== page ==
Despite police concerns of a repeat of last week’s violent protests over an anti-Islam YouTube video, Sydney’s CBD has stayed trouble free.


Police continue to monitor social networking sites despite no sign of a repeat of last week’s protests in Sydney’s CBD over a video mocking Islam.

As part of Operation Waterman, police had assigned an extra 300 officers as a precaution against further violence.

Innocence of Muslims, an anti-Islam film posted on YouTube, sparked riots around the globe last weekend.

Angry members of Sydney’s Muslim community marched through the city, clashing with police and a number of arrests followed. Sydney’s Islamic community leaders later condemned the violence.

A police spokesman told AAP Saturday’s operation went smoothly and without further trouble.

However, he said officers would continue to monitor social media outlets after two men were arrested for attempting to incite more protest activity this weekend.

Victorian police said there will be more officers around in Melbourne’s CBD on Sunday but they are not expecting angry protests over an anti-Islamic film.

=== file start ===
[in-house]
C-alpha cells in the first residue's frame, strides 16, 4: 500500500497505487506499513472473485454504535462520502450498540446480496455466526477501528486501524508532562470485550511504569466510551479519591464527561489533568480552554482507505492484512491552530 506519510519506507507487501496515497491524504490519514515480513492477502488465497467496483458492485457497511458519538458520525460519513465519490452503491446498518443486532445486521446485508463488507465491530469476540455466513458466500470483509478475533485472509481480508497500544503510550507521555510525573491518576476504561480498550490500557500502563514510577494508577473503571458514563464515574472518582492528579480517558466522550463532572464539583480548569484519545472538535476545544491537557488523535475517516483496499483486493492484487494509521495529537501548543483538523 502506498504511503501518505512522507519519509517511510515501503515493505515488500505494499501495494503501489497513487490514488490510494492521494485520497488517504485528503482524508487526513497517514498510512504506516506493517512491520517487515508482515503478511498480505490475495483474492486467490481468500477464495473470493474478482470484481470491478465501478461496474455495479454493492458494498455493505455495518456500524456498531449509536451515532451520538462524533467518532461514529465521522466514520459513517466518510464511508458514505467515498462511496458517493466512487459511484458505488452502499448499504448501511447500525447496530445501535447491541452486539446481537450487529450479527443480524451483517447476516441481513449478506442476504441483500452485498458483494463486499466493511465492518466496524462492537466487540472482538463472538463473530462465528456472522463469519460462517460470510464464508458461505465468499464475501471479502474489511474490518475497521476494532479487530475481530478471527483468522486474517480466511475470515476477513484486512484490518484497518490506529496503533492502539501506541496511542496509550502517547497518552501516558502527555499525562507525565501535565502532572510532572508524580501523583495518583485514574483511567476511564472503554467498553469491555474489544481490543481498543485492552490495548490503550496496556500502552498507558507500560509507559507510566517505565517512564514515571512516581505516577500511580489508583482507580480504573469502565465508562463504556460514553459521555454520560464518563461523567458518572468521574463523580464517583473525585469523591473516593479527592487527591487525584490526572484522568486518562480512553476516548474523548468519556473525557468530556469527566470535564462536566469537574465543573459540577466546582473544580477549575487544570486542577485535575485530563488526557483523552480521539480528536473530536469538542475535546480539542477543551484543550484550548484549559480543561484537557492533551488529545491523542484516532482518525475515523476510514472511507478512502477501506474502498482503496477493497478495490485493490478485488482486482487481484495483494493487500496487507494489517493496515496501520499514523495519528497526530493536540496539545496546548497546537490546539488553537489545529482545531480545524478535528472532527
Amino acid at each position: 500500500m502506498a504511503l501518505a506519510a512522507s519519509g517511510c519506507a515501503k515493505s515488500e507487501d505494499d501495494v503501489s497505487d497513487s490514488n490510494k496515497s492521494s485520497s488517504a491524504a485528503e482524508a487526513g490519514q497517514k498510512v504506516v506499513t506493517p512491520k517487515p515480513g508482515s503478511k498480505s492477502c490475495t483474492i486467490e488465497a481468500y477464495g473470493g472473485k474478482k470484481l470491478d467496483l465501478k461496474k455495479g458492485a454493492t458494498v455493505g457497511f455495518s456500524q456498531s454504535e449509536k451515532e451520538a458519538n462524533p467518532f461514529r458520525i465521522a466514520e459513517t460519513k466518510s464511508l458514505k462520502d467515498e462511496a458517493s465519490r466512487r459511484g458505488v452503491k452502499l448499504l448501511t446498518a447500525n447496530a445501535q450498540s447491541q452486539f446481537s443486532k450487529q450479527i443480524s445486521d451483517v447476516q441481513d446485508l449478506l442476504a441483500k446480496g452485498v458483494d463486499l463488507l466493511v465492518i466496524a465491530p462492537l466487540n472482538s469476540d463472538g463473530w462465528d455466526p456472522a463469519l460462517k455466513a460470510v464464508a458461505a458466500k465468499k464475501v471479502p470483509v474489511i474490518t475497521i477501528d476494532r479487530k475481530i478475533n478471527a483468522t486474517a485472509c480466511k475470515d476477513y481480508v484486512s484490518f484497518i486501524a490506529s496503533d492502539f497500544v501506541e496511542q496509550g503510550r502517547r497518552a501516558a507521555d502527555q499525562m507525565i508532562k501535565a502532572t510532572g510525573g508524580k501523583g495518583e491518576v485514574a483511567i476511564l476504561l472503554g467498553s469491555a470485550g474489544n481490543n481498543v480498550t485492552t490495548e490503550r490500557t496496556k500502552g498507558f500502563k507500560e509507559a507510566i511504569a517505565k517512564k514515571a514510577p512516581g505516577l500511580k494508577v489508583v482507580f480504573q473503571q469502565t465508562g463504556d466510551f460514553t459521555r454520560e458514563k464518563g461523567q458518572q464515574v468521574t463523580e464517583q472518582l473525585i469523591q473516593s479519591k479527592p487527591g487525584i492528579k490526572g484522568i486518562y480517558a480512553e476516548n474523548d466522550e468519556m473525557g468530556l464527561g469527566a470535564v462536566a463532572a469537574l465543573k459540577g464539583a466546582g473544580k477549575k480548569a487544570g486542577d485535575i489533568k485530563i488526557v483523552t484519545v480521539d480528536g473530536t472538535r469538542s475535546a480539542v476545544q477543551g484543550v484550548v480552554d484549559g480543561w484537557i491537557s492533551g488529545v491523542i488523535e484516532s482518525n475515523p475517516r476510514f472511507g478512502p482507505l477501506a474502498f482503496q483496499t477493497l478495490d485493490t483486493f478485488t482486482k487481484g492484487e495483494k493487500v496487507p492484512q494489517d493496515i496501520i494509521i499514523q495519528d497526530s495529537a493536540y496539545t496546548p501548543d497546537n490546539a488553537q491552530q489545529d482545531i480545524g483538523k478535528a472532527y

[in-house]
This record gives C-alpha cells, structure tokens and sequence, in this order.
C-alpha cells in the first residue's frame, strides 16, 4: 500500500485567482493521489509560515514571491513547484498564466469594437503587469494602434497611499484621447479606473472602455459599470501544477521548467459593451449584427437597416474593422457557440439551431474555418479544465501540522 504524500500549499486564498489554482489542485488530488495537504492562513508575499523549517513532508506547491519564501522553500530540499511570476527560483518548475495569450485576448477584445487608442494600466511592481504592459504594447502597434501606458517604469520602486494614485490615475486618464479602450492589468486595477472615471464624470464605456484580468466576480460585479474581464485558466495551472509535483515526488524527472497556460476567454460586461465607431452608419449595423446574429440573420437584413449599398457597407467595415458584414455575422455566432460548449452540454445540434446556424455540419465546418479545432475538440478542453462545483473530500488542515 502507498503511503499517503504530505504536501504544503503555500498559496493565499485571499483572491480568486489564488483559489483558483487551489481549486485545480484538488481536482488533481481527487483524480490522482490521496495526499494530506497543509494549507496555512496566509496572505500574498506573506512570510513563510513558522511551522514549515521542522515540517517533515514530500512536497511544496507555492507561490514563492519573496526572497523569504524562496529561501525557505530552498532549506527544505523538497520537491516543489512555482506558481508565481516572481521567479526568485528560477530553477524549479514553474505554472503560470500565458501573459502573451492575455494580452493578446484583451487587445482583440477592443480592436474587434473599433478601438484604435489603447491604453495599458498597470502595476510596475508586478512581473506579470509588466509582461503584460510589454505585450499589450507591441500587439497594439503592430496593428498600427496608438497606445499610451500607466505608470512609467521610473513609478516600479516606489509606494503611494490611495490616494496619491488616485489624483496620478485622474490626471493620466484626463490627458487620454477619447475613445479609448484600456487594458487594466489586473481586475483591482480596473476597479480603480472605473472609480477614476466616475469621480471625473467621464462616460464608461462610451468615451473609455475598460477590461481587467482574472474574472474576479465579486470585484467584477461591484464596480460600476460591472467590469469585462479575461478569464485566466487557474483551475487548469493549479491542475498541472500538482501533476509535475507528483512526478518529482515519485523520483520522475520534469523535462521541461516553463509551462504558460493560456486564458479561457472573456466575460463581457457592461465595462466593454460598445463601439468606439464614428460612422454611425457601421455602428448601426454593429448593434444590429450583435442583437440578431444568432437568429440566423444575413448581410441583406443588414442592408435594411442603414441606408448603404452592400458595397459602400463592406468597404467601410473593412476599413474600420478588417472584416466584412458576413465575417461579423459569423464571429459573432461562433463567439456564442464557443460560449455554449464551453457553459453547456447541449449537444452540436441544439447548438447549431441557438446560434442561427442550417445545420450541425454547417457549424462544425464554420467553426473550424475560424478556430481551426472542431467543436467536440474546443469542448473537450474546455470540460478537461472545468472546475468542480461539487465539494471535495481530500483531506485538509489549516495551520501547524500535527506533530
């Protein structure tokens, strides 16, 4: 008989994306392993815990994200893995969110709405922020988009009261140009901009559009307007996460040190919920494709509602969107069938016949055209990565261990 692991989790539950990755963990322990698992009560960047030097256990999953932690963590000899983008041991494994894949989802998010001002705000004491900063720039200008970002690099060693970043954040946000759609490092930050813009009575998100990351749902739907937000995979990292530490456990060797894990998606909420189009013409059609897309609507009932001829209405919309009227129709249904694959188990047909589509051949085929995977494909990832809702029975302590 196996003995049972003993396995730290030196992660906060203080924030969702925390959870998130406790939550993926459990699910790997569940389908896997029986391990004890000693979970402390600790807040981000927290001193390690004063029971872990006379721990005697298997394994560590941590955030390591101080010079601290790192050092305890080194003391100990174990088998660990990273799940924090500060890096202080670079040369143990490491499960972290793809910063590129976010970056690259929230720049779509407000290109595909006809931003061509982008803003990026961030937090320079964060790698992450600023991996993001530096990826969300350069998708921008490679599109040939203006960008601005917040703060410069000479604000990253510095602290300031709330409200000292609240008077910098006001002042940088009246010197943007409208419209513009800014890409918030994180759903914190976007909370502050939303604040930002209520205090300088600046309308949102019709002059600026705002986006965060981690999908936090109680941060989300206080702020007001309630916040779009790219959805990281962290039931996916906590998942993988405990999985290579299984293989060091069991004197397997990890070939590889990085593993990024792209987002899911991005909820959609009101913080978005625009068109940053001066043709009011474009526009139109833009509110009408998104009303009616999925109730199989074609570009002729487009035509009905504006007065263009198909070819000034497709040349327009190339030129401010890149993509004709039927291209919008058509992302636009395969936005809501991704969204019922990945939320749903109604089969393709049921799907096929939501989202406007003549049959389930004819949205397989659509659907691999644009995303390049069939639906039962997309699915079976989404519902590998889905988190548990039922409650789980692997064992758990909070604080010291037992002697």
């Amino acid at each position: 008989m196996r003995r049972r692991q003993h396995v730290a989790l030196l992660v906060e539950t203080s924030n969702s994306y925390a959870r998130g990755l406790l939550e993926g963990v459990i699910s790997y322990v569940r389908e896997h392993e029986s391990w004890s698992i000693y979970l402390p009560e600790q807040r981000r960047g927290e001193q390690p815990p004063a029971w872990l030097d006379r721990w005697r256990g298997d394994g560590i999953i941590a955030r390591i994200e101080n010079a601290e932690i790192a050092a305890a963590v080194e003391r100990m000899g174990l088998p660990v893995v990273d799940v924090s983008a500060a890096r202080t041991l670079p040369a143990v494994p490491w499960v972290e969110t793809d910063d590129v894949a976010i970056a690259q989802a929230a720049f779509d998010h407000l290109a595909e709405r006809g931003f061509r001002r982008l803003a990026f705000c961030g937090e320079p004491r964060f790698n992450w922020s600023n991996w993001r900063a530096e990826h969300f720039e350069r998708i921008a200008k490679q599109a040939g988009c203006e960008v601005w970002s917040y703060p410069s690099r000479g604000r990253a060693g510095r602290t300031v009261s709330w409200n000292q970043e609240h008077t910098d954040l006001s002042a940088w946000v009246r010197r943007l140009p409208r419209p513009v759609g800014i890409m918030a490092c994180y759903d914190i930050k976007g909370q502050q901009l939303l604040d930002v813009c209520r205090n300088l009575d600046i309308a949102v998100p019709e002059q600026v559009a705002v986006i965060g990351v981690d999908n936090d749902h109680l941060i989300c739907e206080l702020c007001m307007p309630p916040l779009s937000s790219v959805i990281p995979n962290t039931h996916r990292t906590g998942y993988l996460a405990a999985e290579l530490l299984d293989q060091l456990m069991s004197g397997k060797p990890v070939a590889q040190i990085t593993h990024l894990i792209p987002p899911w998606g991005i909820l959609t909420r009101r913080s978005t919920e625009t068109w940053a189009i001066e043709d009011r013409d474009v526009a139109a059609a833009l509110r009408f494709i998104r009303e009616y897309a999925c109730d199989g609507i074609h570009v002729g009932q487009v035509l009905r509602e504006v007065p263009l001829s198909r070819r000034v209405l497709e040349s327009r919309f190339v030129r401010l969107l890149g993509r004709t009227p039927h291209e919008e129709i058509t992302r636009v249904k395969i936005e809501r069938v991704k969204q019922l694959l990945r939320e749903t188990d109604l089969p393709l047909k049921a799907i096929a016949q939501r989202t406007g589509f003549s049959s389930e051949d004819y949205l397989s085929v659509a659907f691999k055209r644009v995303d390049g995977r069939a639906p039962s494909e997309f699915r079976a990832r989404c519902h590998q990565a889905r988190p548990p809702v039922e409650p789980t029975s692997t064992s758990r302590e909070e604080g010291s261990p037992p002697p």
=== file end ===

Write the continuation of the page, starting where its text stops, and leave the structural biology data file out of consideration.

“We have planned response,” a spokeswoman said, adding that there would be more officers on the ground.

A key organiser has called off an Islamic rally planned in response to last weekend’s violent protest in Sydney, and there are no indications a retaliatory protest by non-Muslims will go ahead either.

Victoria Police Superintendent Peter O’Neill said people could still be planning to protest but he does not expect it to be violent.

Victorian Muslim leaders have continued to discourage protests and have overwhelmingly condemned the violence in Sydney, which began as a demontration against the film Innocence of Muslims, made by a US-based filmmaker.

The lessening of police concerns in Melbourne comes despite the US embassy in Australia warning all US citizens that they could become targets.

Staff at American consulate offices have also been warned to “avoid attracting attention to themselves as US citizens”.

Detectives have also laid more charges in relation to last Saturday’s demonstration.

A 19-year-old Bankstown man was charged on Friday with assaulting police, and granted conditional bail to appear in Bankstown Local Court on October 17.

A 16-year-old Bankstown youth was also charged on Friday with assaulting police causing grievous bodily harm, assault, affray and possessing a prohibited drug.

He was granted conditional bail to appear in Parramatta Childrens Court on October 11.

Police have now arrested a total of 11 people over the protest, eight men and three youths, and laid 25 charges.